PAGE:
2000 Mustang trans. problems. VSS, NSS, trans control solenoid?
My wifes 2000 Mustang automatic, recently began having trans. problems... again. It will not engage in reverse unless you give it throttle, but it does'nt seem to be slipping, When decelerating, i.e. letting off the throttle, it seems to be mis-shifting i.e. jumping. When accelerating in forward everything seems to be fine. Also, the engine seems to get hot quickly, tho the temp gauge reads fine, and seems to be working. I have done some research, and it seems the most likely culprits would be the transmission control solenoid, the neutral safety switch, or the vehical speed sensor. Does this car acctually have a physical linkage, or is it all electonic? Can I have it dyno'd at anyplace that has a dyno computer, or do I need to go to a ford dealership? Thanks ahead of time for your reply, money is an issue, so if someone can help it would be much appreciated.
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Re: 2000 Mustang trans. problems. VSS, NSS, trans control...
If your engine is getting hot, check your radiator for transmission fluid; the radiator has a small heat exchanger that cools the transmission fluid it is located inside the radiator bottom; the transmission lines attach there; also, the leak into the radiator of transmission fluid can "starve" the transmission causing delay in shifting, slipping and, more throttle being needed to engage and, shift.
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I never actually did any auto trans repair when I was a dealer tech,but I do believe you're looking at a broken reverse sprag(this is probably gonna require a removal and disassemble of trans)I will admit<Aamco did a pretty good job on my 98 Voyager(I didn't have a lift in my home shop at the time,plus I figured out renting another car for my wife to drive would have made my costs about the same).The quickest solution for the average do it yourselfer is probably a Jasper rebuilt unit.(The special tools aint worth buying unless you plan to do a LOT of transmission rebuilds)
sounds like filter could be clogged, if it hasn't been changed in a while. you can try to replace throttle position sencer, it is like your old trans kinkenge system, only now, it is elect. it tells trans when to shift, like your speed sencer on trans doe's. both can make it act like it is.
I would begin by replacing the filter if its not new, 2 possibility of issue, faulty shifting module or defective transmission rebuilt. just because it has been rebuilt does not mean the individual work on it did a good job. the less cost effective way is to locate used modulator from ebay or junk yard, if that does not rectified the issue than more likely it will be the tranny. the bad part is that I dont know of a company offer a bench test for the tranny modulator.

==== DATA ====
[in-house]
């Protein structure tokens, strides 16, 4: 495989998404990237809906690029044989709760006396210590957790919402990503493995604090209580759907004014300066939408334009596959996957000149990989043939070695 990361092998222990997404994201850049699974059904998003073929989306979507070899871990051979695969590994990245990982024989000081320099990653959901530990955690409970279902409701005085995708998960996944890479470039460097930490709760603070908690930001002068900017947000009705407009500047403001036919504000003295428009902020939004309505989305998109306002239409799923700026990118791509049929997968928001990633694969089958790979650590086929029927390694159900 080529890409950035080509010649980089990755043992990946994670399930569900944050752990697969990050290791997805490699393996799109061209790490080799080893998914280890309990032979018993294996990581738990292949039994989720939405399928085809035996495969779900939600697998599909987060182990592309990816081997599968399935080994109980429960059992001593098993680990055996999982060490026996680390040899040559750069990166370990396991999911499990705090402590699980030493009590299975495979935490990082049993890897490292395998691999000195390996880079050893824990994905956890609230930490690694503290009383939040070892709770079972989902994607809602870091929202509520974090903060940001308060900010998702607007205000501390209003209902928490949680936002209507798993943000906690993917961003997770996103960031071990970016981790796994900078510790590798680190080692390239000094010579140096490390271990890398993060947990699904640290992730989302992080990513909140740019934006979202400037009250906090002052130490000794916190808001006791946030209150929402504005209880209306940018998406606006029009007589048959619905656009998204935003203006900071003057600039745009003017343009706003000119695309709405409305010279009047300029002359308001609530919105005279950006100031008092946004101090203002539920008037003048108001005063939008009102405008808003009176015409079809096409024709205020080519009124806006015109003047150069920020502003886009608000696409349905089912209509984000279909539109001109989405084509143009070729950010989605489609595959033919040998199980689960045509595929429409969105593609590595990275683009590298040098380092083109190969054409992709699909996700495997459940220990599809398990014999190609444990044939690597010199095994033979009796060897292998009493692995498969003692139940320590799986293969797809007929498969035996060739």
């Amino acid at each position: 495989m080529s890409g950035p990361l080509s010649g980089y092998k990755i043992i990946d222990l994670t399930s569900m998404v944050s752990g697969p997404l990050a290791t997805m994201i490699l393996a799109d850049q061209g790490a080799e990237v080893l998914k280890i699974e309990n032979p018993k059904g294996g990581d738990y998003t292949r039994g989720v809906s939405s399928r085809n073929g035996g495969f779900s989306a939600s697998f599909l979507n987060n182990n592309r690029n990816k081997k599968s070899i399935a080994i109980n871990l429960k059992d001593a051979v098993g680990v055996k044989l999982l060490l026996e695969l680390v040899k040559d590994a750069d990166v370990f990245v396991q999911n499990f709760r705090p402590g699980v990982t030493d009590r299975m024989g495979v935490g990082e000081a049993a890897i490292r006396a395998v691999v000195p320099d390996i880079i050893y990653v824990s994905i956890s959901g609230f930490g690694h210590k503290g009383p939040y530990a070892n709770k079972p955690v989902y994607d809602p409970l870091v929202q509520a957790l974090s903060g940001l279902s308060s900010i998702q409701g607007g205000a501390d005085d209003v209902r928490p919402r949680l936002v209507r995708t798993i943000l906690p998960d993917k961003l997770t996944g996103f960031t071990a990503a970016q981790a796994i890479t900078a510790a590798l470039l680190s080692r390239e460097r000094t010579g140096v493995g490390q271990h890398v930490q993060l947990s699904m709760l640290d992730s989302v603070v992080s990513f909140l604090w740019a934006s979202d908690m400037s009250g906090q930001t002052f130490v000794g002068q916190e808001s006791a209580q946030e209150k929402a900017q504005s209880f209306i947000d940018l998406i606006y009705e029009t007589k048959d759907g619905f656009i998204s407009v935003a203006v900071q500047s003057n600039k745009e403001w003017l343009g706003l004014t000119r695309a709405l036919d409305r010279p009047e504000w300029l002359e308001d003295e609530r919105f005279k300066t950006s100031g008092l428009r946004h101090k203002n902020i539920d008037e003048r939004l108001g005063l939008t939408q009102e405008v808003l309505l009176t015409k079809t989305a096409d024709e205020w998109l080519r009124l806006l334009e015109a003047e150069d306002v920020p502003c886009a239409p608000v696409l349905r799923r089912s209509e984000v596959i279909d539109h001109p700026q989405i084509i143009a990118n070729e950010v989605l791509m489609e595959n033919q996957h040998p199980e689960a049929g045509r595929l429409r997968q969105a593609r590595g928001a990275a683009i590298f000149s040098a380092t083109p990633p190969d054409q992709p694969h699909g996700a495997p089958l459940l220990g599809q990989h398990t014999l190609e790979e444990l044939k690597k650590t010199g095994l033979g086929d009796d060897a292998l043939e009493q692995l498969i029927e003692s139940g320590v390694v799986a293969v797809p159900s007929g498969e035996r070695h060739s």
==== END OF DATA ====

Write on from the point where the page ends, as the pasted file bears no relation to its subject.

What kind of noise? A clunk, chatter, whir, grinding, or what? If it's a clunk, you may have a worn U-joint. Test by holding brake on and change between drive and reverse and back. If you hear a "clunk" when the tranny engages, it's probably a worn U-joint. Not a hard repair to do in the driveway. Always change BOTH front and rear U-joints - if one's worn, so's the other.
Your going to have to take to a transmission shop and have the blazer scanned for the problem, You could have a broken sun gear which is common or I have also personally seen/fixed a 99 4L60E that had a broken reverse servo piston,it is the piece that engages the low/reverse band under a cover in the valve body area,a piston with a band engagement pin. Anyone that has this problem can have it repaired in the vehicle,its worth checking BEFORE replacing the trans unless the fluid is burn't or there are other symptoms present. Good luck and hope this helps. keep me posted, be glad to help.
yes, you probably got water in the TPS, Throttle Position Sensor, mounted on the throttle body. It has a huge affect on trans shifting. Remove the electrical connector and dry it with a hair dryer on low heat. Never pressure wash an engine compartment. Too many sensitive electronic parts these days.
Throttle Position (TP) Sensor
The throttle position sensor (TP sensor) (9B989):
Is a potentiometer.
Provides a signal to the powertrain control module (PCM) (12A650) which is directly proportional to the throttle plate position.
Is mounted to the throttle body (9E926) and engages the throttle plate shaft.
After a good deal of research and several shops suggesting a rebuild of the transmission, I decided to have the trans fluid and filters changed before doing anything. It was a tough call because it could have been a waste of $125. As soon as the spin off filter was removed you could see it was blocked. So the hydraulic pressure in the system was way down, still enough to engage reverse and enough to work all the shifts, but not enough to engage forward without a slight tap on the accelerator.
My Subaru has 240 000 km on it and I suppose the clutch pack rebuild wouldn't hurt, but as it is now it engages quickly and shifts up are noticeably smoother.
May not be the solution for every case, but it solved my situation.